World Gaming recently caught up with one of this planet’s finest poker players in a wide ranging interview due to appear in the upcoming Jul/Aug issue of WGM and we were fascinated to hear him comment that he couldn’t remember the last time he felt any emotion at the poker table – other than the occasional moment where he gets angry at himself for making a bad decision.
In other words, he doesn’t feel any sense of loss should he lose a big pot, nor does the excitement build when he wins one. That might sound a little unusual to many of us who, in our efforts to become consistently winning players, often feel every mountain and valley along the way. But the truth is that controlling your emotions is at the heart of any good poker player.
As the aforementioned player observed, the minute you let an opponent affect you in any way – the minute you take a dislike to someone – is the minute your opponent has won the battle.
Poker is a game of logic and it’s vital that this logic always forms the basis for the decisions you make at the table. In many cases, this means you must fight your instincts to make these decisions. Just because a part of you would love to see the loudmouth seated next to you go bust doesn’t mean you should call him down with a weak hand when logic tells you you’re beat.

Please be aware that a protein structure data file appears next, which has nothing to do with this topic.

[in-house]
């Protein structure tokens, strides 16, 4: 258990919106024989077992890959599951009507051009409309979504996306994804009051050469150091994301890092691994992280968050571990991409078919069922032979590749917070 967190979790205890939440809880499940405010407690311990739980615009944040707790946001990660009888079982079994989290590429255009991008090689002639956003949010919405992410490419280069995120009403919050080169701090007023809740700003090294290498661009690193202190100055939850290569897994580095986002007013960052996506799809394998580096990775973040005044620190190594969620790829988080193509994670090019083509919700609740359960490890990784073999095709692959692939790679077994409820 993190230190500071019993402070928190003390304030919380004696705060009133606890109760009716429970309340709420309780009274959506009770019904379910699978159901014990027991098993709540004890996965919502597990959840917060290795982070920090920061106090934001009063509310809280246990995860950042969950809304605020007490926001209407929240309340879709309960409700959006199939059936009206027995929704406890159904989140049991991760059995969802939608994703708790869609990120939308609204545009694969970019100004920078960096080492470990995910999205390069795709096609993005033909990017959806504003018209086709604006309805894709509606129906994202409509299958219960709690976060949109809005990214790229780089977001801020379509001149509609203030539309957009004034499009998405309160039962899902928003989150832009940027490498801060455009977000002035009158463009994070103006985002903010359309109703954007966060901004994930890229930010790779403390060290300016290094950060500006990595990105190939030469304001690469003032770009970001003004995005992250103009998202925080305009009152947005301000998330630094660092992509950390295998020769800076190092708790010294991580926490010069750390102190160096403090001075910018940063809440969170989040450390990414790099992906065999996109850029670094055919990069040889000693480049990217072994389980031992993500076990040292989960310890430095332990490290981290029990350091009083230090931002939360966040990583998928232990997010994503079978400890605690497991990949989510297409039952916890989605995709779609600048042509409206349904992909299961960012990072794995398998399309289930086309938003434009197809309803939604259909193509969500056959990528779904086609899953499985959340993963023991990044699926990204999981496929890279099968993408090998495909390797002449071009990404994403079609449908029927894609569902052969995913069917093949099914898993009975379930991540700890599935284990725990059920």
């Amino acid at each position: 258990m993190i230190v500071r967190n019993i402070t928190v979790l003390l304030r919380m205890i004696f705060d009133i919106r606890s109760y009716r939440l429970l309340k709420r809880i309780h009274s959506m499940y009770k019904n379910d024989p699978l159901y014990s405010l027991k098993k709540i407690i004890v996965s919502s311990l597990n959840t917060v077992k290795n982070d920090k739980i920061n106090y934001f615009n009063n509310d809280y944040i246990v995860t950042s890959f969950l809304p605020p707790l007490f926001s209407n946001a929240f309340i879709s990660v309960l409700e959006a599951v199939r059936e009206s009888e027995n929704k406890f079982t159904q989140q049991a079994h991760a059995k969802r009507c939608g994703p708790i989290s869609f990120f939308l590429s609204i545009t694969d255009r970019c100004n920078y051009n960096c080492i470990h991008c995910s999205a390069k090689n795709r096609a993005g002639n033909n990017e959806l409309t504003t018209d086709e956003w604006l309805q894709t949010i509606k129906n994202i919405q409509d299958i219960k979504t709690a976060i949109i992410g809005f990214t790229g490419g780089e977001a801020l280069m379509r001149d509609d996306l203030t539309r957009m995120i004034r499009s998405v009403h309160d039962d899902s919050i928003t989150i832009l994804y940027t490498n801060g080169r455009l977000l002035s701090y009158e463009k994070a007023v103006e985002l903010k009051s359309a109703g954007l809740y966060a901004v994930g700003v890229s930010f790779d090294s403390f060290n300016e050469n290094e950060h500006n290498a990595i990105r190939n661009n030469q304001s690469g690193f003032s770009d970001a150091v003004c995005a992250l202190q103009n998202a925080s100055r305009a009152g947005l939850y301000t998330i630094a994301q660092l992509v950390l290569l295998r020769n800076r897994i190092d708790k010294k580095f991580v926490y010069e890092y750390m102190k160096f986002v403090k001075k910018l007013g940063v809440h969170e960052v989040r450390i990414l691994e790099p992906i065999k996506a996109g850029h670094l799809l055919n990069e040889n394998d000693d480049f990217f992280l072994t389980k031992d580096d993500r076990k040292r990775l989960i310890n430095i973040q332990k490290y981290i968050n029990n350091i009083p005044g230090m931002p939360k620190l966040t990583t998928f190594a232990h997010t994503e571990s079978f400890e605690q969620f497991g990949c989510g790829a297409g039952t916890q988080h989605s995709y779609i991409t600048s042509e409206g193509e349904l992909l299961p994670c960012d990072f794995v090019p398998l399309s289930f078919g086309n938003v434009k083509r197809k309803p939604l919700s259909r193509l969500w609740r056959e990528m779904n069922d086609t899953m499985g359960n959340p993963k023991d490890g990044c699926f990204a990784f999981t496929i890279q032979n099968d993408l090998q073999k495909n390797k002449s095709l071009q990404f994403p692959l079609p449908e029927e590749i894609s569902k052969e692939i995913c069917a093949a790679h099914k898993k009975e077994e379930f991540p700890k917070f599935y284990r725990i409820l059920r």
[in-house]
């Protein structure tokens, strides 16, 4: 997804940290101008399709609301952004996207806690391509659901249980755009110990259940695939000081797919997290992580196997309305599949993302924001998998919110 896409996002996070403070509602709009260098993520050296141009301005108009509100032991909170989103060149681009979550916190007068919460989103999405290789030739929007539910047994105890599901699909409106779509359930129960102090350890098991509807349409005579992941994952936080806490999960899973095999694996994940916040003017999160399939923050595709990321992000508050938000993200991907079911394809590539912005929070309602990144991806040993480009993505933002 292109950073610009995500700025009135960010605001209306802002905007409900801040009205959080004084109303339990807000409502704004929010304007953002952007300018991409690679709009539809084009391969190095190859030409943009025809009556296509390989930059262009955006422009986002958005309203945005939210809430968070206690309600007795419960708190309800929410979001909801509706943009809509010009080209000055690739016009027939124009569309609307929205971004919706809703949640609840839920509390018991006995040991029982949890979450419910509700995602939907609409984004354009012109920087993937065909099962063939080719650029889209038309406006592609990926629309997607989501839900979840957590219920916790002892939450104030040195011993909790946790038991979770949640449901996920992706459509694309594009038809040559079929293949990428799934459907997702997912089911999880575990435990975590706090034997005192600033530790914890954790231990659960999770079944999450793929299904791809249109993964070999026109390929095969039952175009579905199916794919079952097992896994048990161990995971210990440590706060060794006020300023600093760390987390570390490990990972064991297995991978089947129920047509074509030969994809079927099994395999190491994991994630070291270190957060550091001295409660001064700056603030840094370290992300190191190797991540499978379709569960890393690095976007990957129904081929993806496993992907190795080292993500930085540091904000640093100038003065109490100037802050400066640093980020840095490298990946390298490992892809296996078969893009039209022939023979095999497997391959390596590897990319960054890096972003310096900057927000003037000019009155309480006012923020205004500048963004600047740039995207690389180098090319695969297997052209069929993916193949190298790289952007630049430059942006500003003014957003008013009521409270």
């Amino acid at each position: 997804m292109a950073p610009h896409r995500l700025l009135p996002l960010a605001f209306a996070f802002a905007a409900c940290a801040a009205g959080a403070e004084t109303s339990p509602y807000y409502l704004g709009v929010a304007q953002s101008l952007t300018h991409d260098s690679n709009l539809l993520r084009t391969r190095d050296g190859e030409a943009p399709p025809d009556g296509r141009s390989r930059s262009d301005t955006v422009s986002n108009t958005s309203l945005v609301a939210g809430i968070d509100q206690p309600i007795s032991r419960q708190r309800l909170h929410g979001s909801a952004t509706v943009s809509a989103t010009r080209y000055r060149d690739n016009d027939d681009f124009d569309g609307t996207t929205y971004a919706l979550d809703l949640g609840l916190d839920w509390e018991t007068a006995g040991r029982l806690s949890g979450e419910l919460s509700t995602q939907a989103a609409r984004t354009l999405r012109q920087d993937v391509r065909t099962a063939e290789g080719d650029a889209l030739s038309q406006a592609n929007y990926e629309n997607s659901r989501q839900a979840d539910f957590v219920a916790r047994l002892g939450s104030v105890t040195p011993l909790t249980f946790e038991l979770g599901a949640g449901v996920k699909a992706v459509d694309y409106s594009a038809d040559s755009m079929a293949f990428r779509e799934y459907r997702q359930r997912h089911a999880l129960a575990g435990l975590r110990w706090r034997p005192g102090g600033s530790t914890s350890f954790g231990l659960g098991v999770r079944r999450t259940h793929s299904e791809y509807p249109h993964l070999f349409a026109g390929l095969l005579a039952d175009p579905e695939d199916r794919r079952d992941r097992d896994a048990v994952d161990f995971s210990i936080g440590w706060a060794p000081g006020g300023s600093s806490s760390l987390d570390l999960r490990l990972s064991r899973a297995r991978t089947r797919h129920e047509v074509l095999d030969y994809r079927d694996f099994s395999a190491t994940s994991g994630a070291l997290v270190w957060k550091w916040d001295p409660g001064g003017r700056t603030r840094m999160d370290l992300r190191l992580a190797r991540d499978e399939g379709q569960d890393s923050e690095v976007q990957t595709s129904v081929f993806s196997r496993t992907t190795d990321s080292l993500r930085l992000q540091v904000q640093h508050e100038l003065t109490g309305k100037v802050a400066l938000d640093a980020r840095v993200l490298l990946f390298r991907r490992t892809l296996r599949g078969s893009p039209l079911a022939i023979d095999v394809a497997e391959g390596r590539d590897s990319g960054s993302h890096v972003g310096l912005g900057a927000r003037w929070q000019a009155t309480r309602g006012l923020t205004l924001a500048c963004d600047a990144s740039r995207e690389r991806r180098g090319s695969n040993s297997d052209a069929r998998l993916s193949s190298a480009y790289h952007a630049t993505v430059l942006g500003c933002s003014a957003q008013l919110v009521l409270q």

This applies in many other situations too. Often players are reluctant to raise or call when they should for fear of going broke, but fear is an emotion and has no place at the poker table. Other times players will get a little bit too crazy with their chips. Imagine you are the big stack near the bubble of a satellite tournament and you’re buzzing from the great run of cards that helped you build your stack. The exhilaration might encourage you to keep getting involved in hands despite logic dictating that you can now comfortably fold your way through the satellite. Again, that exhilaration is an emotion and has no place at the poker table.
It’s a tough art to master but one worth keeping in mind, so the next time you find yourself angry or excited or scared at the table, take a minute to stop and look at the situation logically. You’ll be surprised how satisfying it is when logic guides the way.